In a response to the false idea that humility means self-hate, the self-empowerment movement is alive and well. It calls for us to believe in ourselves, that we are uniquely superior, can “fake it till we make it,” sometimes at the expense of others. It tells me, I’m one badass bitch ready to kick ass and take names.

Just as true humility is not an acknowledgment of original sin, self-worth is not reached by feeding the ego. As with humility, amazing acts of work and charity and compassion can manifest with help of the ego. The ego is capable of accomplishing extraordinary things that can change the world and allow us to reach our wildest dreams.

We have only to look at Donald Trump to know the “fake it till you make it” and “I alone can fix this” attitude works. We only have to look at Donald Trump and the horrors occurring before our eyes—child internment camps, the rise in police brutality—to understand the cost of ego-driven self-empowerment.

Perhaps it is because as US citizens, we are so comfortable with the win/lose, zero-sum paradigm––we are bred for competition. We are told our value is tied to what we produce. One brand is always superior to the other. There is one winner at the Super Bowl. You only need to pop over to Buzzfeed’s catalog of listicles to know we are a culture of rankings.

After doing the work of recognizing my own worthiness, I became uncomfortable with the word “humility.” After recovering from years of being told I am an evil thing and broken, how could humility be a good thing? The catch: I did not understand humility at all.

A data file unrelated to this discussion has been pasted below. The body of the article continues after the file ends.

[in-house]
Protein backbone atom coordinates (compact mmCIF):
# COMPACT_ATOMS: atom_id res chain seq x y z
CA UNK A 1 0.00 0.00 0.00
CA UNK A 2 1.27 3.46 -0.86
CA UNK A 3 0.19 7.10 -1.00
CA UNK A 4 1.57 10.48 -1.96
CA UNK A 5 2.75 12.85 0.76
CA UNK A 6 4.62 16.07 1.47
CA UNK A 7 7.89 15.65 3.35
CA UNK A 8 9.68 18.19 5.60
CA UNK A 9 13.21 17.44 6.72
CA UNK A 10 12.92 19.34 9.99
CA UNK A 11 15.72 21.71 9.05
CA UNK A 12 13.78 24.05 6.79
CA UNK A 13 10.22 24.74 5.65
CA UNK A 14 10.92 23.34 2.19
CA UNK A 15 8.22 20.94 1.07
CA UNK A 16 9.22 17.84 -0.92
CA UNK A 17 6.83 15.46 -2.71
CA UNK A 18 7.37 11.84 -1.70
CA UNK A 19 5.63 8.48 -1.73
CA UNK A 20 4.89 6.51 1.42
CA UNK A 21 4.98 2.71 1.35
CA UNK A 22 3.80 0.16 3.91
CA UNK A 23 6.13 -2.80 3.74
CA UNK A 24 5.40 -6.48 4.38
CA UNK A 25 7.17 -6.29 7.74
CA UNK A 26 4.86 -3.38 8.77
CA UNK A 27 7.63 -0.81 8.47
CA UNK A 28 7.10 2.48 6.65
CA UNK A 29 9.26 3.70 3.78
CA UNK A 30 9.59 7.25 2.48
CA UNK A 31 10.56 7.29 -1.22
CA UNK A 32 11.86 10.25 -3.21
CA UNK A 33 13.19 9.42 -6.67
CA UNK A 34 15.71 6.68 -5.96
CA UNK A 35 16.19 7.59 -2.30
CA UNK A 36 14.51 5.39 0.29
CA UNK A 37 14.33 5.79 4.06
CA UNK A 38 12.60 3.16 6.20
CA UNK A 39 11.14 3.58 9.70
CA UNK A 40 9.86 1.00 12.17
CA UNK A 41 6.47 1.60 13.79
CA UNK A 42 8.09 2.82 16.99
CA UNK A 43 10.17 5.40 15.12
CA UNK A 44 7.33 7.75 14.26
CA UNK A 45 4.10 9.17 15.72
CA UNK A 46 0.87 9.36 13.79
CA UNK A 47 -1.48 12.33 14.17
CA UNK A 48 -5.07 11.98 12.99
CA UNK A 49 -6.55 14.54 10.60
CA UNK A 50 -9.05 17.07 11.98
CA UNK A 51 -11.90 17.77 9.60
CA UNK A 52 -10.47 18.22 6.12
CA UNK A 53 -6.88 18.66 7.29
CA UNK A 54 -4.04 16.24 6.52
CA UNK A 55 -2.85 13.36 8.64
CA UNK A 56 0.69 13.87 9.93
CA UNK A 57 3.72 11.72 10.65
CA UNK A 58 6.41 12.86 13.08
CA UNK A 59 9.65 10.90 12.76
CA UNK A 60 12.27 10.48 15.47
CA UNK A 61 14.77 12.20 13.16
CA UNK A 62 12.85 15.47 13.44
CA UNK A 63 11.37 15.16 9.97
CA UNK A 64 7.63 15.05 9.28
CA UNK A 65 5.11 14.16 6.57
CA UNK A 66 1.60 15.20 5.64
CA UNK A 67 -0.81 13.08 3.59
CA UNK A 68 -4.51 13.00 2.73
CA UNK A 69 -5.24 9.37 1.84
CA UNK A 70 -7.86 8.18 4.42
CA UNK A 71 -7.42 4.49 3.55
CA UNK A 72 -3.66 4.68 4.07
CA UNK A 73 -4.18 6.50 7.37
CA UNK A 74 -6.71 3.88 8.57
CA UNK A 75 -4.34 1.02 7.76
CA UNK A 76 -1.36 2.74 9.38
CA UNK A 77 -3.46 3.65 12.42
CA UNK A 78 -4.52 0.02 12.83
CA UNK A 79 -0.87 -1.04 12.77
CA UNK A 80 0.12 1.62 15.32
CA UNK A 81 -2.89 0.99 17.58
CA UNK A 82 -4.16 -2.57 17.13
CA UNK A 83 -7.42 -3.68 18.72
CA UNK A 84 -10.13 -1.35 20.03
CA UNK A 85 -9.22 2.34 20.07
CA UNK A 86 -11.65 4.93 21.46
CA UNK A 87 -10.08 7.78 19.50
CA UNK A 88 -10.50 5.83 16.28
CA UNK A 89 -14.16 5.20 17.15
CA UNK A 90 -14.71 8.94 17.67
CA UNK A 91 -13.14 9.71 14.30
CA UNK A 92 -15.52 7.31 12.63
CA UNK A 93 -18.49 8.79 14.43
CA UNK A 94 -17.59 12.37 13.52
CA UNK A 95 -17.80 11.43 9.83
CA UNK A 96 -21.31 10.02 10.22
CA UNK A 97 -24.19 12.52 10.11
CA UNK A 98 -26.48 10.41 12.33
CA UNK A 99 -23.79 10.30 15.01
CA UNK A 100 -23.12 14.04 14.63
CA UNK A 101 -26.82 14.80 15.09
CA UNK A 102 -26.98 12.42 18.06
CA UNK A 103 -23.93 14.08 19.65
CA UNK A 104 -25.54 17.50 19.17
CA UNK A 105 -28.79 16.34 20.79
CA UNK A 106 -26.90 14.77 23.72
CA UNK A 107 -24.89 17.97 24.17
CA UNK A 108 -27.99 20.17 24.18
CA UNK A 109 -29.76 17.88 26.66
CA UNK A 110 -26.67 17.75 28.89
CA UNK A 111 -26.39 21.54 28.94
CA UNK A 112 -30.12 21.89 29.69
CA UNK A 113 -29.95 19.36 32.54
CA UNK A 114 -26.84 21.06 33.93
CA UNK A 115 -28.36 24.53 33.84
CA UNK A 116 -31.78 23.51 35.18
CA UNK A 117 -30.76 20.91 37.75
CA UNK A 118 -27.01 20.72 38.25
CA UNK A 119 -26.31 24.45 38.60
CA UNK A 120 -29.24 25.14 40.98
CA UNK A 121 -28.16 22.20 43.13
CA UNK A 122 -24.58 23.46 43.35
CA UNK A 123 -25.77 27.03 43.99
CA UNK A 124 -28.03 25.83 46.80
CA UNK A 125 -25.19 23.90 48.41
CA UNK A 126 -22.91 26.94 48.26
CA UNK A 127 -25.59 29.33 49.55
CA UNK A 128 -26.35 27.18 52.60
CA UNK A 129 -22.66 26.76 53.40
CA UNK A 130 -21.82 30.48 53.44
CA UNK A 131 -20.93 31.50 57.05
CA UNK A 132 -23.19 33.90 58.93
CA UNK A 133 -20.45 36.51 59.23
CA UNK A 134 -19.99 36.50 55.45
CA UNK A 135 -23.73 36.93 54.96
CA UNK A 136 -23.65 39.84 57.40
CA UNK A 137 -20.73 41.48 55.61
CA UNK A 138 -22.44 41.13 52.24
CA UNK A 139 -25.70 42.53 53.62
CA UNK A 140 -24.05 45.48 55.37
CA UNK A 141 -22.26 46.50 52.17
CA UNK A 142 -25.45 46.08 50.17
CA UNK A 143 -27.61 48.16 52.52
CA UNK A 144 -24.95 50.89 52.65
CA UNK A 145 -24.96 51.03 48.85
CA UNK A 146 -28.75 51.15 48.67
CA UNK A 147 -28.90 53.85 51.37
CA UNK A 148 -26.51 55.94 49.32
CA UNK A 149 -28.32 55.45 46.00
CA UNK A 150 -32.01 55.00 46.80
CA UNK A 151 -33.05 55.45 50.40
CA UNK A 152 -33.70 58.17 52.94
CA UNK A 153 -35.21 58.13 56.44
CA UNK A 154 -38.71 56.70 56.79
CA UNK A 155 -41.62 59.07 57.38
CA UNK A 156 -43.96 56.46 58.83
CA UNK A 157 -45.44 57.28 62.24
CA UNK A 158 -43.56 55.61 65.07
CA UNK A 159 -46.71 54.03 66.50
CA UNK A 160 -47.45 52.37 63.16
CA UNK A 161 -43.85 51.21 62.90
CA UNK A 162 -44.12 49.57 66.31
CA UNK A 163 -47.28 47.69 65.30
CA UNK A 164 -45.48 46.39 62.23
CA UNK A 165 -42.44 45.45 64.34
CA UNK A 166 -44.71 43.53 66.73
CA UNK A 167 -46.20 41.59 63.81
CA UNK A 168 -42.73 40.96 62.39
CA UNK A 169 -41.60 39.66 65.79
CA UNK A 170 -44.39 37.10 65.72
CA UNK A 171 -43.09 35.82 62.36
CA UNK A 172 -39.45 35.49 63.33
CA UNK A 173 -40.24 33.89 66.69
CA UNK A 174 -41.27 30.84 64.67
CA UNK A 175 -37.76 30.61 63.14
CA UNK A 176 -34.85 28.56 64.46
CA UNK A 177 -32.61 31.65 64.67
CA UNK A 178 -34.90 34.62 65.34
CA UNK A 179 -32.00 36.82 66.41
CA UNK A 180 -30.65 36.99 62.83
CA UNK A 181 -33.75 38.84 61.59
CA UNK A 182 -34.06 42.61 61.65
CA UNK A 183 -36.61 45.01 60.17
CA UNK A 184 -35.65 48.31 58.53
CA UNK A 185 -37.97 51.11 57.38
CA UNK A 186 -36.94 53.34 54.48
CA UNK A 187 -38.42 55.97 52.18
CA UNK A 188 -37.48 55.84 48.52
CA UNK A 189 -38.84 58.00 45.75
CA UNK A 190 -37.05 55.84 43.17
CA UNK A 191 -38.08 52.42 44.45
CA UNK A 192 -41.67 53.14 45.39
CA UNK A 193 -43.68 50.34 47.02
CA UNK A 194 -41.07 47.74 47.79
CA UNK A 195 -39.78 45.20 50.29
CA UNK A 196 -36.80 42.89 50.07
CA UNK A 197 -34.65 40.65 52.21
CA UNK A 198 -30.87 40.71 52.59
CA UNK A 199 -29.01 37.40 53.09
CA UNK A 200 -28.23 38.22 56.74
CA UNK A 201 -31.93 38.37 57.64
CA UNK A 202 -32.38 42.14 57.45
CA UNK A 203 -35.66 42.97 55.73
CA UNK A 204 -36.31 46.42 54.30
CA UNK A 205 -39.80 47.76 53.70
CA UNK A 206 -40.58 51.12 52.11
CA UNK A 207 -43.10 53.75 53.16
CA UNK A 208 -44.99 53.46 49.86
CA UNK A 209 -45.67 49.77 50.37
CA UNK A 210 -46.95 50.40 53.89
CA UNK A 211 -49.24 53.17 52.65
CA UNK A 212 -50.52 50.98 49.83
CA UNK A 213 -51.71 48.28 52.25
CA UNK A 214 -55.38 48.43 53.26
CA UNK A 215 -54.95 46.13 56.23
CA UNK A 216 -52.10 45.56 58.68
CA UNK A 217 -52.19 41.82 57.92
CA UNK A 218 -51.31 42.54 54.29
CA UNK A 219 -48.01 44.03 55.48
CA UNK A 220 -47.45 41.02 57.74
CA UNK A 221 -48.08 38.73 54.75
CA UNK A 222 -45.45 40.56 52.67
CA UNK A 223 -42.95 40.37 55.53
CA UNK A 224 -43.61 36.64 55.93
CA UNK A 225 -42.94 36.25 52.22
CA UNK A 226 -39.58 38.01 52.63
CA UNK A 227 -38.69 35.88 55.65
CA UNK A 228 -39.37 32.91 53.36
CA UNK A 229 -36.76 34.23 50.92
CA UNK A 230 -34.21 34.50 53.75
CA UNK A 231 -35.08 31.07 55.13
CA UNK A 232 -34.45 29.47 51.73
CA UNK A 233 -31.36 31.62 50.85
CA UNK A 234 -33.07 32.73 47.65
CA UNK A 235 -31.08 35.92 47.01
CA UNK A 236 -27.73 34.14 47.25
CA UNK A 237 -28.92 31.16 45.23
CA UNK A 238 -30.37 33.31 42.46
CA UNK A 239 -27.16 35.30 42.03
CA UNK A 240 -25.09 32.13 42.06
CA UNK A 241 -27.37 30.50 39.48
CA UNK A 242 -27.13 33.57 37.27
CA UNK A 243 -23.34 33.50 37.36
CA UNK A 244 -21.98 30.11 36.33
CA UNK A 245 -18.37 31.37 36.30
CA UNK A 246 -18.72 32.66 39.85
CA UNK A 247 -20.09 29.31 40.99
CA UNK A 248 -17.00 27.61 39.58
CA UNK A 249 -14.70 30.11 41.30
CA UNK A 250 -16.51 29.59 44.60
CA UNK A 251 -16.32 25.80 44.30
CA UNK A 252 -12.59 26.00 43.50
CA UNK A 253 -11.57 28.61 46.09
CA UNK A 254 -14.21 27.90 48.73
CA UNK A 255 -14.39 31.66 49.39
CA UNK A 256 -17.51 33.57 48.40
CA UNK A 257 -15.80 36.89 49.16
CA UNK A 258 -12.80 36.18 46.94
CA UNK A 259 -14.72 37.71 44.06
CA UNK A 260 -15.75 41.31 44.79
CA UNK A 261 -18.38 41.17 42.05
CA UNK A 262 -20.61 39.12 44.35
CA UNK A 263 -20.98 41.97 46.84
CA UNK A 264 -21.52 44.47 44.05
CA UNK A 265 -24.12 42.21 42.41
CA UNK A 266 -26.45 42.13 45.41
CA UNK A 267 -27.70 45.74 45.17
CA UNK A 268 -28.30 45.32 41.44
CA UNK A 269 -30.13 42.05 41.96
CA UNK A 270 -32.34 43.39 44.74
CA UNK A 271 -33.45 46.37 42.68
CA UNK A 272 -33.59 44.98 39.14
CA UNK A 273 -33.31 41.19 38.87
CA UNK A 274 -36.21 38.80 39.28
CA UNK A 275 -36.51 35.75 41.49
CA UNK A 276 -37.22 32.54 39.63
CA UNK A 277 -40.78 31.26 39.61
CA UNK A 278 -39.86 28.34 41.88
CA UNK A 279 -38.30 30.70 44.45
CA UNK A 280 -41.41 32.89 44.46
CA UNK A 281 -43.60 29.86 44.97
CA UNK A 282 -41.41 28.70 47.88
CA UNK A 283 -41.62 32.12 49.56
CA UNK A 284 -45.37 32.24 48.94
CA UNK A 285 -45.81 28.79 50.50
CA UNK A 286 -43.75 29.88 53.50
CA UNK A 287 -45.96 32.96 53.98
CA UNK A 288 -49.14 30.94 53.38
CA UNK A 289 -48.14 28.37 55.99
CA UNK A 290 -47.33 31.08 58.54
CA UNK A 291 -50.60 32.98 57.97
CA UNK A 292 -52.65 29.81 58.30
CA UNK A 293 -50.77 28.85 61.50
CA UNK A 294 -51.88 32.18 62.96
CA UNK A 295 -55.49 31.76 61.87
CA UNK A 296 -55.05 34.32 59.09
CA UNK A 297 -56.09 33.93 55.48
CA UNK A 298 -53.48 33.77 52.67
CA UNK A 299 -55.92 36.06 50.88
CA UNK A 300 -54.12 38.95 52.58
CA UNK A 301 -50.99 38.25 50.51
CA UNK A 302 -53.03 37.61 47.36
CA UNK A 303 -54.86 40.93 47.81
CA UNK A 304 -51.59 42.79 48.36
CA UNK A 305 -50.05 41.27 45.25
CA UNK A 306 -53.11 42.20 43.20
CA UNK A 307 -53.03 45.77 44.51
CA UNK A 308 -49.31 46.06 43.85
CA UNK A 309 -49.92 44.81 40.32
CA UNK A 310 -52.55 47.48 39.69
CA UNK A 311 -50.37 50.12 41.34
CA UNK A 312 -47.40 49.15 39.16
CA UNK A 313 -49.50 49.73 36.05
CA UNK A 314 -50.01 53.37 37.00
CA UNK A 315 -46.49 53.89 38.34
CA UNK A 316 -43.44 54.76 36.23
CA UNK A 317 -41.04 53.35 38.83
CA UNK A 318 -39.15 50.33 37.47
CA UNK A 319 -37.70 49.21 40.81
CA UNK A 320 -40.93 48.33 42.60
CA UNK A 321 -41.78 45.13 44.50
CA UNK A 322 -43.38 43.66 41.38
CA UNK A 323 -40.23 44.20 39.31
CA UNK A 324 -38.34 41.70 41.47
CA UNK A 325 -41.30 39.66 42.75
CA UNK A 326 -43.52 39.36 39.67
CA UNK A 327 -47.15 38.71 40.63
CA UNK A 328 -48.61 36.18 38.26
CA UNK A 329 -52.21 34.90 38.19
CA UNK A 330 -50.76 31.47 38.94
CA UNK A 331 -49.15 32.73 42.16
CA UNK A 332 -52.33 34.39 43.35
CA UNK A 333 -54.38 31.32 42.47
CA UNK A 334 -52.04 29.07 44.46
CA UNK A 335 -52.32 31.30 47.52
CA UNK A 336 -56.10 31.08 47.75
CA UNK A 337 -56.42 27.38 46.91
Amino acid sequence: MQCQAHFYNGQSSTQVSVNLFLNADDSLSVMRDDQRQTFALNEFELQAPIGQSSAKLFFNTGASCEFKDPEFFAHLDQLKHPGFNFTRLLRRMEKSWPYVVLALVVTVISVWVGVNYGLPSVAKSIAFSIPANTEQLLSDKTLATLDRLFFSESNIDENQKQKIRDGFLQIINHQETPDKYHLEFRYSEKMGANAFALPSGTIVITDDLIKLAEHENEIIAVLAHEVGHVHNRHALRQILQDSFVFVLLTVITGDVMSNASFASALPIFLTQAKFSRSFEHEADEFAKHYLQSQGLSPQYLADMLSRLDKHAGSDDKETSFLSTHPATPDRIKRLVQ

It is possible to recognize the sacred in others, in all things, without having to weigh it against our own value. We can lie down, spread ourselves out on the floor of the universe and look up. We can see the infinite spectrum of light without having to dim our own shine. In fact, I believe we shine brighter with the knowledge that we are shining in harmony.

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Up next: Why I Write Sad Stories

 


Photo by Josh Boot on Unsplash




Renee Long
Renee Long

Author

Renee Long is a writer, teacher, and novice scuba diver in San Diego, California. She is a two-time Pushcart Prize nominee and was a finalist for the Cossack Review 2017 October Poetry Prize. She holds an MFA in Creative Writing from Florida Atlantic University. Her work can be found in Crazyhorse, Rock and Sling, Tiger’s Eye: A Journal of Poetry, The Ruminate Blog, and elsewhere. Renee's blog, LitHabits for Life, explores the connections between writing routine, wellness, and lifestyle habits. Connect with @hayreneenay on Twitter and Instagram or on her website, reneelongwrites.com.



1 Response

Judith Dupree
Judith Dupree

August 14, 2018

Renee, just now catching up with the blog and your contribution. And it’s a perfect time to read this “exposure” of an undercurrent (often not so “under,” is it!?) that has haunted so many. Thanks for phrasing it cogently and infusing it with the timeless Truth about the real concept of humility. Keep on keeping on, girl!